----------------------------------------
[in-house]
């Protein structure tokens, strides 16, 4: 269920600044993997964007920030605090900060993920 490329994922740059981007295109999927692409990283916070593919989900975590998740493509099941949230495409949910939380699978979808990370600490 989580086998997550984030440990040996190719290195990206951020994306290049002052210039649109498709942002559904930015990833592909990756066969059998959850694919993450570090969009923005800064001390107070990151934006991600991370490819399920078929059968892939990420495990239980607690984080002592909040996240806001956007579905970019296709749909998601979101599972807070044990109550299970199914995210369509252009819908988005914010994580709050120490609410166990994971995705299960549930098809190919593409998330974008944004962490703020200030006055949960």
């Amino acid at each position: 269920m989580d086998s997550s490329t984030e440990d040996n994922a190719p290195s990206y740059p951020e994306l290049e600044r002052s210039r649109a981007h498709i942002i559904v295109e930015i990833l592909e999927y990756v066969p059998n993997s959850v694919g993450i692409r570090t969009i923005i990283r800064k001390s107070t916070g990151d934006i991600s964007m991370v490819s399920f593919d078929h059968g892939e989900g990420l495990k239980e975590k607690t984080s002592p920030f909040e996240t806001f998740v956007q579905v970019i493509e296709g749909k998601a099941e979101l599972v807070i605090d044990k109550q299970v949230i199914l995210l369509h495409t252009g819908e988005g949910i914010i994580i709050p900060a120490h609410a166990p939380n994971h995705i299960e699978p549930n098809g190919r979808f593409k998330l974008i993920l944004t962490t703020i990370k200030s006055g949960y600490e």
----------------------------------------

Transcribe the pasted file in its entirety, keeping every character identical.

[in-house]
């Protein structure tokens, strides 16, 4: 269920600044993997964007920030605090900060993920 490329994922740059981007295109999927692409990283916070593919989900975590998740493509099941949230495409949910939380699978979808990370600490 989580086998997550984030440990040996190719290195990206951020994306290049002052210039649109498709942002559904930015990833592909990756066969059998959850694919993450570090969009923005800064001390107070990151934006991600991370490819399920078929059968892939990420495990239980607690984080002592909040996240806001956007579905970019296709749909998601979101599972807070044990109550299970199914995210369509252009819908988005914010994580709050120490609410166990994971995705299960549930098809190919593409998330974008944004962490703020200030006055949960």
């Amino acid at each position: 269920m989580d086998s997550s490329t984030e440990d040996n994922a190719p290195s990206y740059p951020e994306l290049e600044r002052s210039r649109a981007h498709i942002i559904v295109e930015i990833l592909e999927y990756v066969p059998n993997s959850v694919g993450i692409r570090t969009i923005i990283r800064k001390s107070t916070g990151d934006i991600s964007m991370v490819s399920f593919d078929h059968g892939e989900g990420l495990k239980e975590k607690t984080s002592p920030f909040e996240t806001f998740v956007q579905v970019i493509e296709g749909k998601a099941e979101l599972v807070i605090d044990k109550q299970v949230i199914l995210l369509h495409t252009g819908e988005g949910i914010i994580i709050p900060a120490h609410a166990p939380n994971h995705i299960e699978p549930n098809g190919r979808f593409k998330l974008i993920l944004t962490t703020i990370k200030s006055g949960y600490e």